A Major Player in Teacher Education
As Idaho and other states confront the ongoing teacher shortage problem, one university is growing its teacher education program and sending more qualified teachers into the workplace than ever before. BYU-Idaho, based in the Eastern Idaho town of Rexburg, now boasts some 3,000 education majors on campus, and is a significant source of professional educators for schools and classrooms around the state.
“Districts know they are getting well-trained teachers from BYU-Idaho,” says Karla LaOrange, Teacher Education Department Chair at the university. “We hear from them all the time, ‘your students come to the job better prepared.’” LaOrange is a former IEA member, teacher and administrator in District 91 (Idaho Falls).
IEA members Garrett Sorensen and Taylor Lusk graduated from BYU-Idaho, and both stayed nearby to pursue their teaching careers at Madison Junior High School in Rexburg. The two English teachers are also effusive in their praise regarding how BYU-Idaho helped prepare them to be good teachers. “The professors there were not just lecturers, but had a good rapport with the students and took a building block approach to preparing us,” says Sorensen, a Southern California native who found his way to teaching after contemplating working in the film industry.
Lusk is from Sugar City, Idaho, just North of Rexburg. He graduated from BYU-Idaho in 2016 and was hired on at Madison Junior High School after doing his student teaching at the school. “I learned a lot about the strategies of teaching, as well content knowledge,” he says. “And the faculty wanted us to succeed and pushed us to achieve.” Lusk is just ‘dipping my toes in the water’ of engagement in the Rexburg Education Association and the IEA, while Sorensen has been an active member for several years. He serves as Treasurer of the REA and has been a delegate to the IEA’s Delegate Assembly the last five years.
Real World Experience Matters
At a time when Idaho is allowing more alternative certifications than ever before, classroom management skills and hands-on experiences are still a big part of the experience at BYU-Idaho. “The crown jewel of our program is the amount on classroom experience and practicum our students receive even before their student teaching,” LaOrange says. “We are also proud of the standards we set in the program and the high level of accountability we have for our graduates.”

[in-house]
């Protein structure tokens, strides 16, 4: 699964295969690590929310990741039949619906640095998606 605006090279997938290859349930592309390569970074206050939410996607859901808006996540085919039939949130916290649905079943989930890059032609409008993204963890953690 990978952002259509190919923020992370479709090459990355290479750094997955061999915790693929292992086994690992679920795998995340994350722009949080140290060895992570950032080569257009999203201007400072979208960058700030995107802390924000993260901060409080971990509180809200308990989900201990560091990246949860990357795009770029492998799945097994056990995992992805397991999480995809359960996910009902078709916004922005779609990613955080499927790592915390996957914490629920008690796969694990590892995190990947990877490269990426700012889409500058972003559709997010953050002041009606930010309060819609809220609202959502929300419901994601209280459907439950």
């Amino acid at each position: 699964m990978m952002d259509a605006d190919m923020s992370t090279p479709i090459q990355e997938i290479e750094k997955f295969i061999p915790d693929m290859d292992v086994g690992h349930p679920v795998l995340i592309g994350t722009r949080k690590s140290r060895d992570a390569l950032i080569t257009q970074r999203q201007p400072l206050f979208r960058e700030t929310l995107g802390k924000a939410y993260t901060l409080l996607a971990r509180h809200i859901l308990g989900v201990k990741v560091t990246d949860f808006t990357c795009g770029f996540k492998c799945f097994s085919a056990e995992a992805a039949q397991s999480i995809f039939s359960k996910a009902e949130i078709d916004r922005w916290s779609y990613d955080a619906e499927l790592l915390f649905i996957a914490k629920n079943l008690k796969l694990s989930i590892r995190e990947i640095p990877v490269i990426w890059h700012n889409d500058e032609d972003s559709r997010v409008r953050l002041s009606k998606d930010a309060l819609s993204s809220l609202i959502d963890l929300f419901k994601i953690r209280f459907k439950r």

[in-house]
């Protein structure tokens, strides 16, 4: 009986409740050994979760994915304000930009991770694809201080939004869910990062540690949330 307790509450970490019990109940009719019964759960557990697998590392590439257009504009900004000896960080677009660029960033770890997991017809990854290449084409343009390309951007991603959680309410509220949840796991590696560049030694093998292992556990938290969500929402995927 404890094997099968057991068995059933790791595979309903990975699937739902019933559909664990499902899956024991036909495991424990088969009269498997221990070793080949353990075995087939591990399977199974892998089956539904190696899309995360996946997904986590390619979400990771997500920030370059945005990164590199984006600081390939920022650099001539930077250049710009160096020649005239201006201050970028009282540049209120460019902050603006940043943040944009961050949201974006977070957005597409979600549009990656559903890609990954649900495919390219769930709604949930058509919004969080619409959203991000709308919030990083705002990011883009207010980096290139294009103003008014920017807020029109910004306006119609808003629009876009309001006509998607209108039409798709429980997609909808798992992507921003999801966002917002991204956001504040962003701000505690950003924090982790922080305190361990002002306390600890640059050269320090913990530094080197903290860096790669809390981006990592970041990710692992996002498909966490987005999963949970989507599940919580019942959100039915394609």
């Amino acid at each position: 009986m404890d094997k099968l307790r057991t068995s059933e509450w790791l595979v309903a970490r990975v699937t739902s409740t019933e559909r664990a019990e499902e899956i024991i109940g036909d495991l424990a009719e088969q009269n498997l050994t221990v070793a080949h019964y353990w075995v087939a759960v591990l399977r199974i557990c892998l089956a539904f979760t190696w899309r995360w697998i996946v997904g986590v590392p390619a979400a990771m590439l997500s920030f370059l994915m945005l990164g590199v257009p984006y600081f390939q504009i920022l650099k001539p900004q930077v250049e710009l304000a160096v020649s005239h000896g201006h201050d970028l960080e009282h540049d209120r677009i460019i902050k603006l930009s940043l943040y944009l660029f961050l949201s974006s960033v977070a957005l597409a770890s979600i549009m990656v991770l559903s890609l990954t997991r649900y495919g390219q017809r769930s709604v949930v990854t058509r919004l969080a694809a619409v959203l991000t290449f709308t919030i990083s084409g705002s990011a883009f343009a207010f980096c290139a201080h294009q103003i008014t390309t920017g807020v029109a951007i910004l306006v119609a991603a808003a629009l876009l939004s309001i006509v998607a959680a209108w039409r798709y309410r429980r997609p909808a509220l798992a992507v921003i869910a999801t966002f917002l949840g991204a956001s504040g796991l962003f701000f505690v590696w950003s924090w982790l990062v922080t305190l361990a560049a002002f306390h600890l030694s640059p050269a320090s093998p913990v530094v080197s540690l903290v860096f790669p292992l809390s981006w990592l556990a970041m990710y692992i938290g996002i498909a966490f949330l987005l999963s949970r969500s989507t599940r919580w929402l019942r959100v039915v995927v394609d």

BYU-Idaho has more than 22,000 students on campus—roughly the same as Boise State University and larger than all the other higher education institutions in the state. It surprises many people to find out that only about 30% of the student population comes from Idaho. In part because of its affiliation with the LDS church, it draws students from a variety of domestic and international destinations—and has graduates working in many different locales as well.
The narrower focus of BY-Idaho allows it to play to its strength, particularly in the teacher education program. “We are not a research institution with our faculty focused on publishing,” notes LaOrange. “We do action-based research in class, and make sure that we are engaging with and mentoring our students.” BYU-Idaho also has intramural athletics, not intercollegiate athletics taking valuable resources and focus away from its core mission.
IEA Has Strong Ties to BYU-Idaho
IEA leaders in Eastern Idaho like Melanie Hammond (Rexburg EA Co-President), Barbara Blair (Sugar Salem EA Co-President), Angela Gillman (IEA Board of Directors and Idaho Falls EA), and Misty Taylor (IEA Region 6 President and Bonneville EA) also have degrees from BYU-Idaho. “The education I received at Ricks College (now BYU-Idaho) prepared me to continue my pursuit of a degree in elementary education,” says Blair. “My educational foundation was built there.”
In the face of a teacher shortage and in an era where public schools are frequently under attack, BYU-Idaho is committed to high-quality teacher education and is serving as a productive pipeline for the teaching profession, especially in Idaho. IEA President Kari Overall is a graduate of BYU-Idaho’s predecessor, Ricks College, and is happy to see the school emphasizing teacher education. “It is vital that we have well-trained educators coming into the profession, and BYU-Idaho continues to be a training ground for the next generation of teachers,” Overall says. “We have many dedicated members who used the BYU-Idaho program as a springboard to success, and we look forward to building more relationships with the school.”